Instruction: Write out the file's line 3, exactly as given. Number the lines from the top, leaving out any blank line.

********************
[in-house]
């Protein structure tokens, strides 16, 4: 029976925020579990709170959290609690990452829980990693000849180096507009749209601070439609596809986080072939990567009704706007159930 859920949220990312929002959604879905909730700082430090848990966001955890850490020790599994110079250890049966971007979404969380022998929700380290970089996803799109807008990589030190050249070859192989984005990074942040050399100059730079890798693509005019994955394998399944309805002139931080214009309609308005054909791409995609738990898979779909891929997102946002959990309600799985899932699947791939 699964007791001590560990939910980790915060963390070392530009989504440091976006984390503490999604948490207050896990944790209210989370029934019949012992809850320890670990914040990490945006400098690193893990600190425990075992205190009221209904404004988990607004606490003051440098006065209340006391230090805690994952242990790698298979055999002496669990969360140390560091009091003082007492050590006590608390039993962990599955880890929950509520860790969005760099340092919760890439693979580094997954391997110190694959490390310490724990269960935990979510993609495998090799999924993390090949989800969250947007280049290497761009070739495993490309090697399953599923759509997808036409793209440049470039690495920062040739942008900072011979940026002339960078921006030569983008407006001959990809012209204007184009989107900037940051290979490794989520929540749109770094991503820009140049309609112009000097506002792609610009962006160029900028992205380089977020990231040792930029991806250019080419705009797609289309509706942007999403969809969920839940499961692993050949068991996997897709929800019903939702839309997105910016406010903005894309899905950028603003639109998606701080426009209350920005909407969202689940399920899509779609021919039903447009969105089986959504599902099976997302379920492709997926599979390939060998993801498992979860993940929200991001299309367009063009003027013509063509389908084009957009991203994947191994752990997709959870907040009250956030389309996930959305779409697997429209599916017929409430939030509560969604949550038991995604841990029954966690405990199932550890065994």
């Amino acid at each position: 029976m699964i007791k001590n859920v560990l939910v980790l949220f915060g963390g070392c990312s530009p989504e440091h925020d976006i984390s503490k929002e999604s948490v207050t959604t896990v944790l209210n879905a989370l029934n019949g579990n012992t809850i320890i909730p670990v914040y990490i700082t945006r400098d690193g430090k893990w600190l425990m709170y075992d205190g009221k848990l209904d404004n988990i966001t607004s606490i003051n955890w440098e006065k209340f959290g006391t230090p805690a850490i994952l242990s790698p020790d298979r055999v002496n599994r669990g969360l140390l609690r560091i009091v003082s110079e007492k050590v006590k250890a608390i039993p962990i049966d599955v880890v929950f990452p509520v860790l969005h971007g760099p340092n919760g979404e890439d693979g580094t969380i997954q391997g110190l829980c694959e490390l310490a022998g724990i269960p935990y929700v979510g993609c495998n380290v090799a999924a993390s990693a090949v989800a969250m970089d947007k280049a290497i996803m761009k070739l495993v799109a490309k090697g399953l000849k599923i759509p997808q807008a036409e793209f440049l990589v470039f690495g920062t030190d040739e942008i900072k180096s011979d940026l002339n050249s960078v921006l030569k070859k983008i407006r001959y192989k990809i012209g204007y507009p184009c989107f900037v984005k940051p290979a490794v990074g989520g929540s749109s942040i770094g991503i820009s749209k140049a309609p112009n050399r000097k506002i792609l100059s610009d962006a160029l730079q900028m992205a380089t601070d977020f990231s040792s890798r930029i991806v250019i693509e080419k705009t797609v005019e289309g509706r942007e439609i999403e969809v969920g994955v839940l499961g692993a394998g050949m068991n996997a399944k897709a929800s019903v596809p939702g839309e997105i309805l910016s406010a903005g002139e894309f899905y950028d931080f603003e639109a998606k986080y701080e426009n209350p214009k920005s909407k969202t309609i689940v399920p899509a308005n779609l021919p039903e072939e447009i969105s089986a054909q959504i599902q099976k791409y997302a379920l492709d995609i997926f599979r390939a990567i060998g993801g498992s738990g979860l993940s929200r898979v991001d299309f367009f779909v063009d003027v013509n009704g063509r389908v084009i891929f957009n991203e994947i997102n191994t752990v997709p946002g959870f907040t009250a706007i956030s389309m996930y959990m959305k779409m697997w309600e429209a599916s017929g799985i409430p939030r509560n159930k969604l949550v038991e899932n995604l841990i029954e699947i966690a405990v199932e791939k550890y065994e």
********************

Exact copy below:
């Amino acid at each position: 029976m699964i007791k001590n859920v560990l939910v980790l949220f915060g963390g070392c990312s530009p989504e440091h925020d976006i984390s503490k929002e999604s948490v207050t959604t896990v944790l209210n879905a989370l029934n019949g579990n012992t809850i320890i909730p670990v914040y990490i700082t945006r400098d690193g430090k893990w600190l425990m709170y075992d205190g009221k848990l209904d404004n988990i966001t607004s606490i003051n955890w440098e006065k209340f959290g006391t230090p805690a850490i994952l242990s790698p020790d298979r055999v002496n599994r669990g969360l140390l609690r560091i009091v003082s110079e007492k050590v006590k250890a608390i039993p962990i049966d599955v880890v929950f990452p509520v860790l969005h971007g760099p340092n919760g979404e890439d693979g580094t969380i997954q391997g110190l829980c694959e490390l310490a022998g724990i269960p935990y929700v979510g993609c495998n380290v090799a999924a993390s990693a090949v989800a969250m970089d947007k280049a290497i996803m761009k070739l495993v799109a490309k090697g399953l000849k599923i759509p997808q807008a036409e793209f440049l990589v470039f690495g920062t030190d040739e942008i900072k180096s011979d940026l002339n050249s960078v921006l030569k070859k983008i407006r001959y192989k990809i012209g204007y507009p184009c989107f900037v984005k940051p290979a490794v990074g989520g929540s749109s942040i770094g991503i820009s749209k140049a309609p112009n050399r000097k506002i792609l100059s610009d962006a160029l730079q900028m992205a380089t601070d977020f990231s040792s890798r930029i991806v250019i693509e080419k705009t797609v005019e289309g509706r942007e439609i999403e969809v969920g994955v839940l499961g692993a394998g050949m068991n996997a399944k897709a929800s019903v596809p939702g839309e997105i309805l910016s406010a903005g002139e894309f899905y950028d931080f603003e639109a998606k986080y701080e426009n209350p214009k920005s909407k969202t309609i689940v399920p899509a308005n779609l021919p039903e072939e447009i969105s089986a054909q959504i599902q099976k791409y997302a379920l492709d995609i997926f599979r390939a990567i060998g993801g498992s738990g979860l993940s929200r898979v991001d299309f367009f779909v063009d003027v013509n009704g063509r389908v084009i891929f957009n991203e994947i997102n191994t752990v997709p946002g959870f907040t009250a706007i956030s389309m996930y959990m959305k779409m697997w309600e429209a599916s017929g799985i409430p939030r509560n159930k969604l949550v038991e899932n995604l841990i029954e699947i966690a405990v199932e791939k550890y065994e």